Increasing ASQ-3 Child Developmental Screenings: Quantity and Validity
Fond du Lac County Health Department’s (FCHD's) Maternal Child Health (MCH) program participates in the Wisconsin Healthiest Families Initiative (WHFI), in which local health departments work with community partners to build an integrated system that promotes optimal physical, social-emotional, and developmental health of children and their families. Mental health is the focus area in this initiative, and FCHD is a partner in the Fond du Lac County Community Partnership for Young Children (Supporting Positive Relationships so Our children Under 6 can Thrive [SPROUT]), a coalition whose goal is for all Fond du Lac County children to be healthy, nurtured, safe, and successful from birth to school entry.
As a result of this public-private partnership, Fond du Lac is the first county in Wisconsin to offer a community-wide developmental screening site that meets the critical need of improving quality early childhood development. The screening site, unveiled in July 2013, is located at the Fond du Lac County Women, Infants, and Children (WIC) office and offers parents the opportunity to select and complete age-appropriate Ages & Stages Questionnaires™ (ASQ-3). The questionnaires are scored, and parents are notified of results, provided with activities to do with their children, and given recommendations for follow-up. In the process of data entry of screening results, it was discovered that since the initiation of the screening site, nearly 29% of the screens returned and scored were invalid because of incorrect screen selection. As a result, inappropriate referrals were made to Birth to 3, and the validity of the screen results of children who scored in the “above cut-off” range when the wrong screen was used was questioned. This is a problem, as inappropriate referrals made to an agency waste staff time, and can damage the referring agency’s credibility. And, although a child may score “above cut-off” on a screen, if the screen was chosen incorrectly, the child could be experiencing unidentified delays.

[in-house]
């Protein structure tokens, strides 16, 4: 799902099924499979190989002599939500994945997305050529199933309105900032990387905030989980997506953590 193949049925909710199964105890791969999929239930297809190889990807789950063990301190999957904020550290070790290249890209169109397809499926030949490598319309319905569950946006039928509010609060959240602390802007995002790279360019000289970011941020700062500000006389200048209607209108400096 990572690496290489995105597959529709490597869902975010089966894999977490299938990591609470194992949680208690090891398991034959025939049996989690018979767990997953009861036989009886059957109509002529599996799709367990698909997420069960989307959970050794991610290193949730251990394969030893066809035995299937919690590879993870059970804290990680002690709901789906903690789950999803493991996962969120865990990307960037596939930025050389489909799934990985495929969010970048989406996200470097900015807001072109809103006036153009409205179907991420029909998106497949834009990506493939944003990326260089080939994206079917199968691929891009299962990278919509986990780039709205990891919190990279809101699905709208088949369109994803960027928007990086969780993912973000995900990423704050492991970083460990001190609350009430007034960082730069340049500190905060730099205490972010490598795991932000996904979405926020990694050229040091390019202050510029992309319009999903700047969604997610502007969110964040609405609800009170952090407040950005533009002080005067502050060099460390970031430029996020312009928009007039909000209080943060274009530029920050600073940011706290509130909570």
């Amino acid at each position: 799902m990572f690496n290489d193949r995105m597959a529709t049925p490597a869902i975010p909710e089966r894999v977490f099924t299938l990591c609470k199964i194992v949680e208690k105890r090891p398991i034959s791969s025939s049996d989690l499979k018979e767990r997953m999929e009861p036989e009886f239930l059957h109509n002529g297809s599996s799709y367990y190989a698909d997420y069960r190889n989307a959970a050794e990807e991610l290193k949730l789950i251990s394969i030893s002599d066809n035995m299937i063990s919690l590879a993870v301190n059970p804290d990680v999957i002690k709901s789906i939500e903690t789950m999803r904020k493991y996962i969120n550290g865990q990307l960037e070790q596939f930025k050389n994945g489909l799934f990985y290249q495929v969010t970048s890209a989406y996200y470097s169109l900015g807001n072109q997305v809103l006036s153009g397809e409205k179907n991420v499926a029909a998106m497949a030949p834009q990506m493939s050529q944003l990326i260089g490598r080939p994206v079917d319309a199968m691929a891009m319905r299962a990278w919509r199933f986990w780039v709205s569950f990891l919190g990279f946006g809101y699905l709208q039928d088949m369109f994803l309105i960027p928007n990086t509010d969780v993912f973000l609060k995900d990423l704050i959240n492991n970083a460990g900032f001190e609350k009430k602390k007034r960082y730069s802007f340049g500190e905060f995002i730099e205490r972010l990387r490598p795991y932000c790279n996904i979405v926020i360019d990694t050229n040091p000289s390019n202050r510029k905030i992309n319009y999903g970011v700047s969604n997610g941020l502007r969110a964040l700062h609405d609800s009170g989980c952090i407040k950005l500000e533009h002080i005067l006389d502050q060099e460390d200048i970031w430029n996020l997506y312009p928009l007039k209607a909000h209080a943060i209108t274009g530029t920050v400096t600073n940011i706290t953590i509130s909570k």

What we desired to accomplish with this project was to reduce the percentage of invalid developmental screens completed at the FCHD developmental screening site, thus preventing inappropriate referrals and missed opportunities in identifying children with potential delays, and to increase the number of screens being completed by parents and returned to FCHD for scoring.
Mittelstadt-Lock, K. Public Health Quality Improvement Exchange. Increasing ASQ-3 Child Developmental Screenings: Quantity and Validity. Tue, 09/26/2017 - 11:40. Available at http://phqix.org/content/increasing-asq-3-child-developmental-screenings-quantity-and-validity. Accessed September 26, 2020.